Why People are Buzzing About Google Duplex

Katie Huston Picture

by Katie Huston | Last Updated: May 15, 2018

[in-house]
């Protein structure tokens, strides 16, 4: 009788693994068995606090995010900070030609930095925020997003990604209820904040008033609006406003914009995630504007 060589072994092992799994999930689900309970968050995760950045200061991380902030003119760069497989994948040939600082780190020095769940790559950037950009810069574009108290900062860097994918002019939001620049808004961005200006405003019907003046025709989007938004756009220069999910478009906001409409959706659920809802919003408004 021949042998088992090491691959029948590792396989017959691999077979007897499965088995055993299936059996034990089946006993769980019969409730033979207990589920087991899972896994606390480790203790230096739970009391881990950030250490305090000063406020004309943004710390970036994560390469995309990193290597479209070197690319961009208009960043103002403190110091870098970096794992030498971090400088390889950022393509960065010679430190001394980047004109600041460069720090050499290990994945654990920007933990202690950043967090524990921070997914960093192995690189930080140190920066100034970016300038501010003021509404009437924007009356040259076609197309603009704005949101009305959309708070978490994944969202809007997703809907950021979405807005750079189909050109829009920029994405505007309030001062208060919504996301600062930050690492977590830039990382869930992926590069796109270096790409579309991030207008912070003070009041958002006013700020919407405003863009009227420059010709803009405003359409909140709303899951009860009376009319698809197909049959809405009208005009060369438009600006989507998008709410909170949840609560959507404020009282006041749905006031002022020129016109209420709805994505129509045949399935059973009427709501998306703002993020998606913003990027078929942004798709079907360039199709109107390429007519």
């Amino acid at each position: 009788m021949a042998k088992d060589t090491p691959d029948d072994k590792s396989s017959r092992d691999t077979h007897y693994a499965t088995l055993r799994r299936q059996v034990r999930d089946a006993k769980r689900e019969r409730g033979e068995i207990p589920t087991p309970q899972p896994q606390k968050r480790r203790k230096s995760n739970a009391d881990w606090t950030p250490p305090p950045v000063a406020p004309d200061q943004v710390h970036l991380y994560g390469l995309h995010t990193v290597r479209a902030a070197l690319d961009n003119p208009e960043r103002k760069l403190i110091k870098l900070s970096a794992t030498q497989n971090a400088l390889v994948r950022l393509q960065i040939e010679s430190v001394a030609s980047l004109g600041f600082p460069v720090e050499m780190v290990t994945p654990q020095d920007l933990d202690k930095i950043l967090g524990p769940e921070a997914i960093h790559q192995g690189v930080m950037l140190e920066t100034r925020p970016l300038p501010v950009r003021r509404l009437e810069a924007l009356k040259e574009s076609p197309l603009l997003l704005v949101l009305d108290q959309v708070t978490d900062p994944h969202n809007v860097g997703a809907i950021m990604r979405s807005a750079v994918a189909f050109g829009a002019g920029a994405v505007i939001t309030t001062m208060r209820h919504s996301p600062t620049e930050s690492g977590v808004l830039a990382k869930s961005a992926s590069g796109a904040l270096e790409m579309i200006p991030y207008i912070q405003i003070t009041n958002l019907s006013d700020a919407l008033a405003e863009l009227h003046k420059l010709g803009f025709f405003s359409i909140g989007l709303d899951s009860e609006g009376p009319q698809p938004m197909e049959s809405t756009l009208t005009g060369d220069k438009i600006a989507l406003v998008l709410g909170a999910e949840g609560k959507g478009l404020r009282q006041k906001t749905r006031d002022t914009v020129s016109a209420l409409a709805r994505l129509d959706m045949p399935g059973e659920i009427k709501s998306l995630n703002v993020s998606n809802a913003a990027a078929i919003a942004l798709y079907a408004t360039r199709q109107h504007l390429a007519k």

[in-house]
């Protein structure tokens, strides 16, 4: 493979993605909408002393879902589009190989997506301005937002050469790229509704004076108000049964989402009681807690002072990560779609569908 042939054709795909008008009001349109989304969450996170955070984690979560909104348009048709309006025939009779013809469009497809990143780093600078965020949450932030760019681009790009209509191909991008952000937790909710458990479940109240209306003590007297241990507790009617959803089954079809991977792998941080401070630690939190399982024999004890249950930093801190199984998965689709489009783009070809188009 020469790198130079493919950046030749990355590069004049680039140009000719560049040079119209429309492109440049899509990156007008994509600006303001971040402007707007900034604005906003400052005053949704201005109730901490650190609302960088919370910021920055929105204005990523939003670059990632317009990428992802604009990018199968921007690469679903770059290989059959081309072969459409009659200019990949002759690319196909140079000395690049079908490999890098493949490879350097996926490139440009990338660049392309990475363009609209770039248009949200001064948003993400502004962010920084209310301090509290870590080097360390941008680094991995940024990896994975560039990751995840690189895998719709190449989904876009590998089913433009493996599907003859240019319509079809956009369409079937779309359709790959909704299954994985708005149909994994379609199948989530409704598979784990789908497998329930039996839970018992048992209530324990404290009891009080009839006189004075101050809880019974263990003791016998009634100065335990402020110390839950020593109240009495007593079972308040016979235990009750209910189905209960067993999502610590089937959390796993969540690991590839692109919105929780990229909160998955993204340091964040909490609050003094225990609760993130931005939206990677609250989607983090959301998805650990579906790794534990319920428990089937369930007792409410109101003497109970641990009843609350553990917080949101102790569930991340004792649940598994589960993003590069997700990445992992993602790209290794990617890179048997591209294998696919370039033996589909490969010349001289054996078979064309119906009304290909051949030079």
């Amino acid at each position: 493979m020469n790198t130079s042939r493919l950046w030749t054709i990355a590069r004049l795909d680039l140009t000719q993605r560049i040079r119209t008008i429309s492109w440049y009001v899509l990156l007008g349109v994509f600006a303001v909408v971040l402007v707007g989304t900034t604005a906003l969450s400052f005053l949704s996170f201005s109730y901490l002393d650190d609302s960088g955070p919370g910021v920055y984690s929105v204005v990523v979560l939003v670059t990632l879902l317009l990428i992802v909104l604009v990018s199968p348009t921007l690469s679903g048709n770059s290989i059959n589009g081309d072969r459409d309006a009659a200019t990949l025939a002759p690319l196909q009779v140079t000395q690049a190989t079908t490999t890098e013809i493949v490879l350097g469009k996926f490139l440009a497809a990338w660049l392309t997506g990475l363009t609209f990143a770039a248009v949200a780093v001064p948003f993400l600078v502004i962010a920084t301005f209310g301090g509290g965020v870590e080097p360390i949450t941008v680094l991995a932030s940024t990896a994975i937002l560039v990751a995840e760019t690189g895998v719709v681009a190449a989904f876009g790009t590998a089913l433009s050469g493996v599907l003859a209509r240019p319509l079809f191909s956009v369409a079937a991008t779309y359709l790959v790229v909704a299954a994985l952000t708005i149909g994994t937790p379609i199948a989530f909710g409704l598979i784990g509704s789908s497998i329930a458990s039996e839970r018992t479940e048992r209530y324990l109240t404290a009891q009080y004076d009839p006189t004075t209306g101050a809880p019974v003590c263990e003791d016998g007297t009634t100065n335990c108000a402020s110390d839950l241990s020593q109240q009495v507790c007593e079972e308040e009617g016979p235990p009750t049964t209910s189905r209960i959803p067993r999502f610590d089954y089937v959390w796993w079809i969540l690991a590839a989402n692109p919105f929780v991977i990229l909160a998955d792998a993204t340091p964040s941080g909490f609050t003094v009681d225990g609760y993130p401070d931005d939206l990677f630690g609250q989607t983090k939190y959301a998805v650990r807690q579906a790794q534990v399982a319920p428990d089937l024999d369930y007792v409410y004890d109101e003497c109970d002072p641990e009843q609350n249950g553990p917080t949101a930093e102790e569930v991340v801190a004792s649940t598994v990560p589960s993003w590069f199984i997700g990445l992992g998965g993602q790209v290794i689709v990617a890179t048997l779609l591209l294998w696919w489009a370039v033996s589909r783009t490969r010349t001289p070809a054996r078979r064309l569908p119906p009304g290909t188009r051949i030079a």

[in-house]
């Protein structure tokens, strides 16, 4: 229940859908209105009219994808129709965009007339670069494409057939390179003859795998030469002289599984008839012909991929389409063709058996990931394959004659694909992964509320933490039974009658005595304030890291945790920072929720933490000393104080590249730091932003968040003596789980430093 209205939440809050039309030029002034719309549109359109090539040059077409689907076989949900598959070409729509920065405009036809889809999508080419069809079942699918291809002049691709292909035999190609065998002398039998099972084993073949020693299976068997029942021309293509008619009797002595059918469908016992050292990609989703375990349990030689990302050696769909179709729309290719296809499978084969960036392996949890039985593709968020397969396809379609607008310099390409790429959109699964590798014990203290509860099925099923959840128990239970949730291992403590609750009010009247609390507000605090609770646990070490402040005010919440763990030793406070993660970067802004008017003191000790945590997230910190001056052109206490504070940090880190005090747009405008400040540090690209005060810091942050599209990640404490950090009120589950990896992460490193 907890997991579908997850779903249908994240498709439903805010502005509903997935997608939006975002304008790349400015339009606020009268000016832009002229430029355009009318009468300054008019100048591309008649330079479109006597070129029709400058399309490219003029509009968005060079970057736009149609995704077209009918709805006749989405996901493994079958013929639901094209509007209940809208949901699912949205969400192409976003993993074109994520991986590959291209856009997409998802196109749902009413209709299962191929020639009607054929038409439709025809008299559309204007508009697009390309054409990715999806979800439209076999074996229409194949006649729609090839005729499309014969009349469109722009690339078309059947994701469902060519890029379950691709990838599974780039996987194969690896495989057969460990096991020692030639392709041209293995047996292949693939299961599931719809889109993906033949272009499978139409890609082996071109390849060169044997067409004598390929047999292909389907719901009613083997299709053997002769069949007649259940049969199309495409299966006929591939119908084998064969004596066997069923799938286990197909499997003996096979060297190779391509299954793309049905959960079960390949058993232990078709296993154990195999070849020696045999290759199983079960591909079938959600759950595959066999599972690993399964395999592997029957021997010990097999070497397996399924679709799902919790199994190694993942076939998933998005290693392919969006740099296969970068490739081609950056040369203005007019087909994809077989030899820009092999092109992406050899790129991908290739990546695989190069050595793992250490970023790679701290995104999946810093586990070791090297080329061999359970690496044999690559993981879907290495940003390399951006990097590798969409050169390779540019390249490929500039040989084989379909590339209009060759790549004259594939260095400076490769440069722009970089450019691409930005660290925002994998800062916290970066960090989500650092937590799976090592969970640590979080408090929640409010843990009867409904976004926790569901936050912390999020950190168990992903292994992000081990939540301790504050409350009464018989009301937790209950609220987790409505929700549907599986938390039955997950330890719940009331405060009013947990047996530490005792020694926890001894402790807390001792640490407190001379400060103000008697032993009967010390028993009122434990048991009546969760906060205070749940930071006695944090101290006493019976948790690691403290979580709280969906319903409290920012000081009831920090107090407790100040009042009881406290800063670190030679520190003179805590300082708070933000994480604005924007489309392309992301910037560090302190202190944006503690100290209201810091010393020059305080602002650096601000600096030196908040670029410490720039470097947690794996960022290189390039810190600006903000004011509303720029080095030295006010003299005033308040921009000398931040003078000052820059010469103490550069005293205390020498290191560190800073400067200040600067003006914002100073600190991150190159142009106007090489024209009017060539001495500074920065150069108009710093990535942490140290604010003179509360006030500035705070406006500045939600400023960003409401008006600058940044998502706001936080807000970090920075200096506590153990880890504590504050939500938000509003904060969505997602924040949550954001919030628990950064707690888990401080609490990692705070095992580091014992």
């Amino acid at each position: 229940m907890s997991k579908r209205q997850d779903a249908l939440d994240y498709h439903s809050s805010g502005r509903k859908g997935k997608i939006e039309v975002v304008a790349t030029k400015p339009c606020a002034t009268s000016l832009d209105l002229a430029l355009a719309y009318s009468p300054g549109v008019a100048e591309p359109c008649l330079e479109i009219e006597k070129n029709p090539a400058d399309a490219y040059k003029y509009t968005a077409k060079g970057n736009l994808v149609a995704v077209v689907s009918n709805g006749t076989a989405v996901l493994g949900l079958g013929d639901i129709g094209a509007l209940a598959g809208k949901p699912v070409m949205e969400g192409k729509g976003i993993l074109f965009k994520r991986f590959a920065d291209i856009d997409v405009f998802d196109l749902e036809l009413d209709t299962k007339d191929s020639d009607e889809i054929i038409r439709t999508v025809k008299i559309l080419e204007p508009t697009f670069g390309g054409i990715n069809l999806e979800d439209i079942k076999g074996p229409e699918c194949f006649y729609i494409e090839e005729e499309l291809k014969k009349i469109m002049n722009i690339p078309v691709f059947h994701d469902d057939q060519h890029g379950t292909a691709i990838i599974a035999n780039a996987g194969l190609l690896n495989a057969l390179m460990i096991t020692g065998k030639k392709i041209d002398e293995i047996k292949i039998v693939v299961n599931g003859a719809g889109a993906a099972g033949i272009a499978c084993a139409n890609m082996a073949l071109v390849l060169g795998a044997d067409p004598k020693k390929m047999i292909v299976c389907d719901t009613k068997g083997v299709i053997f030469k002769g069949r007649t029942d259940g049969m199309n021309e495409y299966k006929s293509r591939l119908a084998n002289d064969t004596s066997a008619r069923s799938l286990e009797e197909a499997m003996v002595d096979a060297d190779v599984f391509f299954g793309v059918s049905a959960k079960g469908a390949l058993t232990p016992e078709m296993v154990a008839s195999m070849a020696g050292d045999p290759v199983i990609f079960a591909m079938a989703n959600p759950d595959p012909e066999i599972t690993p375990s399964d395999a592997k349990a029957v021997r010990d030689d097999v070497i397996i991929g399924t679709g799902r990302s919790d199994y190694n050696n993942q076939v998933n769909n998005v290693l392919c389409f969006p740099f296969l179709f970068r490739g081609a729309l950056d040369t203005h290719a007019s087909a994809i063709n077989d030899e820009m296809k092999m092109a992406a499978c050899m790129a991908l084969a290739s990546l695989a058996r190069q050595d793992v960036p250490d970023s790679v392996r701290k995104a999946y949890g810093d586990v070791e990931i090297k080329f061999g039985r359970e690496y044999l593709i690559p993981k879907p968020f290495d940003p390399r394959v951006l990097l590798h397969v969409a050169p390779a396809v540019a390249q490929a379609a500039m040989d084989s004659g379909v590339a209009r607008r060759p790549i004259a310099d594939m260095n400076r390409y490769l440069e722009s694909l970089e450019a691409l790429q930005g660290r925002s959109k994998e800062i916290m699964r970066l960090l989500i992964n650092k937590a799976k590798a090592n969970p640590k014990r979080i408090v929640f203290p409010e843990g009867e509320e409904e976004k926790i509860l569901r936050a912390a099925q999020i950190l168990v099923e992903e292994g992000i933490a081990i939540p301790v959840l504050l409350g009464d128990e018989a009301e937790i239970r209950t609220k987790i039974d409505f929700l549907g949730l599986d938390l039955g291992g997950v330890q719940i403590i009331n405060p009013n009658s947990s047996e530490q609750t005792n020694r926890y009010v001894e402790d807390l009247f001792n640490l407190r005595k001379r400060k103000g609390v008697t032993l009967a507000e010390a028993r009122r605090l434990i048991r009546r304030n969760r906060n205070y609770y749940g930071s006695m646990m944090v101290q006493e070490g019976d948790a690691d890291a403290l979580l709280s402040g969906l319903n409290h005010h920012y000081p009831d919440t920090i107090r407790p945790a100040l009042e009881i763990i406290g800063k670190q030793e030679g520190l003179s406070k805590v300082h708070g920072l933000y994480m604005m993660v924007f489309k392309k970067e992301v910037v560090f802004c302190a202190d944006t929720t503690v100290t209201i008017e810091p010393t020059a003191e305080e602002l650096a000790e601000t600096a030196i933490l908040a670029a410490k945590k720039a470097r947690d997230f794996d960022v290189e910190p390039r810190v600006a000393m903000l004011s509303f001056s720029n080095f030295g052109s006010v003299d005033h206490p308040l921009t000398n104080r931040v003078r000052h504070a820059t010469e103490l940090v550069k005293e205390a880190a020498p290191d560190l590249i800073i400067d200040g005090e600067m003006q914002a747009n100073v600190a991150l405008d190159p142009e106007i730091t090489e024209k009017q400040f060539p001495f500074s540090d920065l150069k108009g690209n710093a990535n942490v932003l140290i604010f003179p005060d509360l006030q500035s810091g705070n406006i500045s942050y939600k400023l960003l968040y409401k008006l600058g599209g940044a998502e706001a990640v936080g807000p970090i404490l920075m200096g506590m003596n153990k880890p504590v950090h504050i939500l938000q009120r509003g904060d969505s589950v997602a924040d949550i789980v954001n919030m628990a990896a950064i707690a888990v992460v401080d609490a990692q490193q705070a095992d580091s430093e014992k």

Voice personal assistants (VPA) are about to become everyone’s new (virtual) receptionists. Google has released their new version of Google Assistant at the Google developer I/O 2018 festival, where the voice-controlled smart assistant can actually complete tasks for you, called Duplex. A VPA Recap We all know and love them...Amazon’s Echo and Google Home. They’ve been in a bit of an arms race since the beginning, with the Amazon launching Echo (you may know her as Alexa) launching first, and Google launching their Google Home device nearly two years later. Echo’s first launch had the early mover advantage, leading to higher rate of consumer adoption for the VPA-enabled machines. But even with a late start, Google’s Home and Home Mini held their own–both featuring Google’s signature smart AI speaker, Google Assistant, which is powered by natural language processing. Google had recognitive voice processing first, aka the device being able to tell the difference between users, and Amazon quickly prioritized their tech teams to get voice recognition launched by spring 2017. With this brand new Duplex release from Google, it looks like the Google Home is no longer playing catch up...it’s setting its own rules (and setting your appointments). So...What Exactly Happened at Google I/O? We got to see Duplex in action...and it’s jaw-dropping. Google’s speaker representative showed off a pre-recorded phone call between a hair salon and Google Assistant, where the AI system was able to take the user’s request of booking a hair appointment with a certain salon between 10 a.m. and noon. The AI system was able to understand when the receptionist said there were no appointments available at the salon at noon and Assistant replied that the earlier appointment would work. The showcase allowed Google to prove that their VPA devices are equipped with far more advanced tech than Amazon’s and other competitors, even being able to recognize human voice sub-vocals like ‘umm’ and ‘err’. Technological advancements like this encourage brands to rethink their current brand experiences and how they could create more immersive and engaging customer journeys through v-commerce. A restaurant could prioritize their mobile-responsive site to update hours, a phone number, and link to Yelp reviews so that the Assistant can tell users the correct information, hopefully leading to more reservations or take-out orders. The use cases here will most likely explode as the tech develops and creates integration with today’s brand experiences. Staying on top of important trends like this one could foster unique and lasting relationships with your more tech-advanced consumers who want the flawless journey that Google Assistant creates.

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